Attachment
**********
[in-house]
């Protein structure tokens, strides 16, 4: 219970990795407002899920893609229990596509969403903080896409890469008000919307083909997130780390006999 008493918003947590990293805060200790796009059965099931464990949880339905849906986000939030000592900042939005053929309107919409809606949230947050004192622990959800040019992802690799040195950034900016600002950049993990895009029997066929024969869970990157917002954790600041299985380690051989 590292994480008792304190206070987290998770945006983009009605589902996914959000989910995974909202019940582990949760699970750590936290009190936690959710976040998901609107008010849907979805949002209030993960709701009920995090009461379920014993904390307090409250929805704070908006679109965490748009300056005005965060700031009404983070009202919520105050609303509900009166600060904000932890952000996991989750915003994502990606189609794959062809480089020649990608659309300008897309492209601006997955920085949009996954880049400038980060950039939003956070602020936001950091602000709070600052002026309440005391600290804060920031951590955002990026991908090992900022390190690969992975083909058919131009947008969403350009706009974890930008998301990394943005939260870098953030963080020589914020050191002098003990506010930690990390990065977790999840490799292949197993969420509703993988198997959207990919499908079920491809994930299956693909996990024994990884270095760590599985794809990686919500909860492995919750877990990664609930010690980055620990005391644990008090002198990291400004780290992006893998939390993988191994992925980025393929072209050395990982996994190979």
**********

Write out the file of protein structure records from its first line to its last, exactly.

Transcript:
[in-house]
């Protein structure tokens, strides 16, 4: 219970990795407002899920893609229990596509969403903080896409890469008000919307083909997130780390006999 008493918003947590990293805060200790796009059965099931464990949880339905849906986000939030000592900042939005053929309107919409809606949230947050004192622990959800040019992802690799040195950034900016600002950049993990895009029997066929024969869970990157917002954790600041299985380690051989 590292994480008792304190206070987290998770945006983009009605589902996914959000989910995974909202019940582990949760699970750590936290009190936690959710976040998901609107008010849907979805949002209030993960709701009920995090009461379920014993904390307090409250929805704070908006679109965490748009300056005005965060700031009404983070009202919520105050609303509900009166600060904000932890952000996991989750915003994502990606189609794959062809480089020649990608659309300008897309492209601006997955920085949009996954880049400038980060950039939003956070602020936001950091602000709070600052002026309440005391600290804060920031951590955002990026991908090992900022390190690969992975083909058919131009947008969403350009706009974890930008998301990394943005939260870098953030963080020589914020050191002098003990506010930690990390990065977790999840490799292949197993969420509703993988198997959207990919499908079920491809994930299956693909996990024994990884270095760590599985794809990686919500909860492995919750877990990664609930010690980055620990005391644990008090002198990291400004780290992006893998939390993988191994992925980025393929072209050395990982996994190979």